Cassidy moved quickly to consolidate Republican support in the state -- some of which had been siphoned off by Rob Maness -- and the national party is mobilizing on the congressman’s behalf. On Monday, Kentucky Sen. Rand Paul is joining Cassidy, Gov. Bobby Jindal, Sen. David Vitter and other state party leaders for a “unity rally” in Baton Rouge.

The shift in campaign focus reflects the dynamics of a two-way race rather than a so-called jungle primary. But Landrieu also knows Obama still looms over this race, a fact reflected in her argument that she has served under multiple presidents. And Democrats say Cassidy’s old message that voting out Landrieu would mean a Republican majority in the Senate has been rendered moot. “Cassidy can’t hide behind Harry Reid,” one party operative said.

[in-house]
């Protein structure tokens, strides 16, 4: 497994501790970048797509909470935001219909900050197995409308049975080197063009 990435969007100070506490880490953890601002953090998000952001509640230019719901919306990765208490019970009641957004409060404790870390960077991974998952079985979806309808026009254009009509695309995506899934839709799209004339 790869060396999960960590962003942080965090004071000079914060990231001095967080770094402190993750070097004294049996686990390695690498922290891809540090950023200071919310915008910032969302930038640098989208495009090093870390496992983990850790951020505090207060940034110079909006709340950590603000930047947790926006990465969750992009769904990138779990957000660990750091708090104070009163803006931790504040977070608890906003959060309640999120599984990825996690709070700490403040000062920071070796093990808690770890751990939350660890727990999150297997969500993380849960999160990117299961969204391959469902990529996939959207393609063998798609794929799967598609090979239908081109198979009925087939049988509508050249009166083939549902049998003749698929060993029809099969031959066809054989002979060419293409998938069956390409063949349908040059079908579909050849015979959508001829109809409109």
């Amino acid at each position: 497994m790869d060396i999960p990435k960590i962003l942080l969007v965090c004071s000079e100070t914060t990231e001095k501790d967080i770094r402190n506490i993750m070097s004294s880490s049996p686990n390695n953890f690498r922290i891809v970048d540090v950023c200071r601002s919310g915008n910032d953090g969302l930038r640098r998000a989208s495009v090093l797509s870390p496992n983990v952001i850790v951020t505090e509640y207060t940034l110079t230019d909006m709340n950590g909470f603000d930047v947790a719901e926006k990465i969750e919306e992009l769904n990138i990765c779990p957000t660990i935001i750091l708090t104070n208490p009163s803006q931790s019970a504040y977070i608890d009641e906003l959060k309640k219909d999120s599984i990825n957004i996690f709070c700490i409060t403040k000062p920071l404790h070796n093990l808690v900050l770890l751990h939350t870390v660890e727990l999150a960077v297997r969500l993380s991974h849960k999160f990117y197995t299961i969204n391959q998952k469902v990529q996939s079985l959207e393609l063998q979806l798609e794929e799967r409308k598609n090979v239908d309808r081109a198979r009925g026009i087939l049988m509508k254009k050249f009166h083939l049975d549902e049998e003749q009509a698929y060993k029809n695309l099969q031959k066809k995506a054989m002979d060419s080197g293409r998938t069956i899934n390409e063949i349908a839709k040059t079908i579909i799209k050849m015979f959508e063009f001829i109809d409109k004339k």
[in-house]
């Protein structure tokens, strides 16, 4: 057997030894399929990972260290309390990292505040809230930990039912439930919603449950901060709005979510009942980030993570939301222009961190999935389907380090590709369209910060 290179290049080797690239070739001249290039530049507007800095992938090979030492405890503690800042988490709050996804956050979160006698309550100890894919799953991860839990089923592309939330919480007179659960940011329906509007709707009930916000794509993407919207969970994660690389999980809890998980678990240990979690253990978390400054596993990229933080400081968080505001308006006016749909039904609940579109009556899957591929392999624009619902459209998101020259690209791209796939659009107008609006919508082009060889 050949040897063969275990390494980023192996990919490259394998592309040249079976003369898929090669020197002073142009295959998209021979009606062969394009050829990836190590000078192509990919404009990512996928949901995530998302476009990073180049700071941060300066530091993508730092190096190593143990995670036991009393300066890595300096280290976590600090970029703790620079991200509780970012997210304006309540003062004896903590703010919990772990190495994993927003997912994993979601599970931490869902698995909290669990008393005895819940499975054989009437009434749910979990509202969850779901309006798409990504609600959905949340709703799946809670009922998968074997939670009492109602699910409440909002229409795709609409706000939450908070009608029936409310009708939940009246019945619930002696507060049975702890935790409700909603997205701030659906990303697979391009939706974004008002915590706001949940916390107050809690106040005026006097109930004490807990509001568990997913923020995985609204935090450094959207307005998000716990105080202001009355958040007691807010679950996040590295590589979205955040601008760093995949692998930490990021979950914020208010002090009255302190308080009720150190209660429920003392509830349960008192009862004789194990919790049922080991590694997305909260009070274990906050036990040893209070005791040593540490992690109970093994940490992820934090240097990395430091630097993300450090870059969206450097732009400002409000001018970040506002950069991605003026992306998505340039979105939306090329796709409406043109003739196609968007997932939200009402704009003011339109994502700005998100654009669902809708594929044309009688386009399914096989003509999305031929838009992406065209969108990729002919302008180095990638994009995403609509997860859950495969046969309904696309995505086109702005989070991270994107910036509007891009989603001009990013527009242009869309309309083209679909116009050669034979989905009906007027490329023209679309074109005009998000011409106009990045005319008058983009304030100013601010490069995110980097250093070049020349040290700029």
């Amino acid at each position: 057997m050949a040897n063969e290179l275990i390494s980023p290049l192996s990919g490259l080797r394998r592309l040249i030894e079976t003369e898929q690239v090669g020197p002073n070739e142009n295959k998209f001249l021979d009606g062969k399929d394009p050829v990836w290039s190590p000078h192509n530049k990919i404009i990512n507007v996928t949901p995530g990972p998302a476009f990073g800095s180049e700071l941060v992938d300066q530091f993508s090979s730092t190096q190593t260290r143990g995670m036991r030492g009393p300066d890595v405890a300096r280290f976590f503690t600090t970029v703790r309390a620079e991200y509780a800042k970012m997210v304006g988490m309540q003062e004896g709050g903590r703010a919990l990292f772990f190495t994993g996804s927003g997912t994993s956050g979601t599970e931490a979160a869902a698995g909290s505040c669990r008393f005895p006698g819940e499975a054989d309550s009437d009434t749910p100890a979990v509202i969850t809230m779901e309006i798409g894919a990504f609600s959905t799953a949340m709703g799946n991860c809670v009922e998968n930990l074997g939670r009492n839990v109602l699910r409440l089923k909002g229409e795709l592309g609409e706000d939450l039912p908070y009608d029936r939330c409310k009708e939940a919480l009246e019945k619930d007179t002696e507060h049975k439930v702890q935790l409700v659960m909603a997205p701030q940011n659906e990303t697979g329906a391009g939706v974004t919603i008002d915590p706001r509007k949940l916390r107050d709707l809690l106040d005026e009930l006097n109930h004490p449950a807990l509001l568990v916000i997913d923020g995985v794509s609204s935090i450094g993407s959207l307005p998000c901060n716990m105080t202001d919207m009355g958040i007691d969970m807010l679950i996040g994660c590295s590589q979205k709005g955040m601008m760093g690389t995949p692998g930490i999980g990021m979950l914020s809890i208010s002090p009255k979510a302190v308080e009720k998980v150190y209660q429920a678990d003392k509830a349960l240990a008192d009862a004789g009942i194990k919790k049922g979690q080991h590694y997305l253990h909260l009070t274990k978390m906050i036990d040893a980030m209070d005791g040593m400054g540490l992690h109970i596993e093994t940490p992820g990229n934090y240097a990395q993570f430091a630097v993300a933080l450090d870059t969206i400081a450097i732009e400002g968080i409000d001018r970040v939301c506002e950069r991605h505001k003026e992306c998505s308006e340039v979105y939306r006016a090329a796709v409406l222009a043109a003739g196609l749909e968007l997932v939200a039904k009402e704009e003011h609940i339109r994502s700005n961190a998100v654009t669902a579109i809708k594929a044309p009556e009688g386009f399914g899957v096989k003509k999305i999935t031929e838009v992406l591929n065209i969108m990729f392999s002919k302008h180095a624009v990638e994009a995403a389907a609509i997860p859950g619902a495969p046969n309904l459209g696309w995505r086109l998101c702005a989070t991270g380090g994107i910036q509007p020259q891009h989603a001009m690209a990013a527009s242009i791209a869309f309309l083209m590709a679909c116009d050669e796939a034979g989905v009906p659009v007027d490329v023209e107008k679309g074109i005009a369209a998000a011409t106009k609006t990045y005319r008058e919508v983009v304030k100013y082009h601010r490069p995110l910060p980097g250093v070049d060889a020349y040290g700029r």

Cassidy’s “more effective message is to keep this about Barack Obama,” said Mann. “If [his campaign] has got anything to worry about, it’s that Republicans’ anger dissipates a little bit because they have already poked Obama in the eye, and Democrats have already been vanquished in the Senate.”

But as much as Landrieu is training her sights on the congressman, she hasn’t completely given up on the Washington-influence angle. Supporters say the senator’s Energy Committee strategy isn’t lost; specifically, she can make a case that having a ranking member from Louisiana is better than one from Washington state (Maria Cantwell would be in line for that position if Landrieu loses). In a new ad that began airing during Sunday’s New Orleans Saint game, the incumbent’s campaign features footage of Cassidy stumbling over part of a speech at the Republican Leadership Conference. The narrator asks, “We'd lose Mary Landrieu's clout ... for this?”

But more importantly, the imperiled lawmaker has to shift this race away from Obama and toward her home turf, a tall order that doomed her fellow red state Democrats this year.


Caitlin Huey-Burns is a congressional reporter for RealClearPolitics. She can be reached at Follow her on Twitter @CHueyBurnsRCP.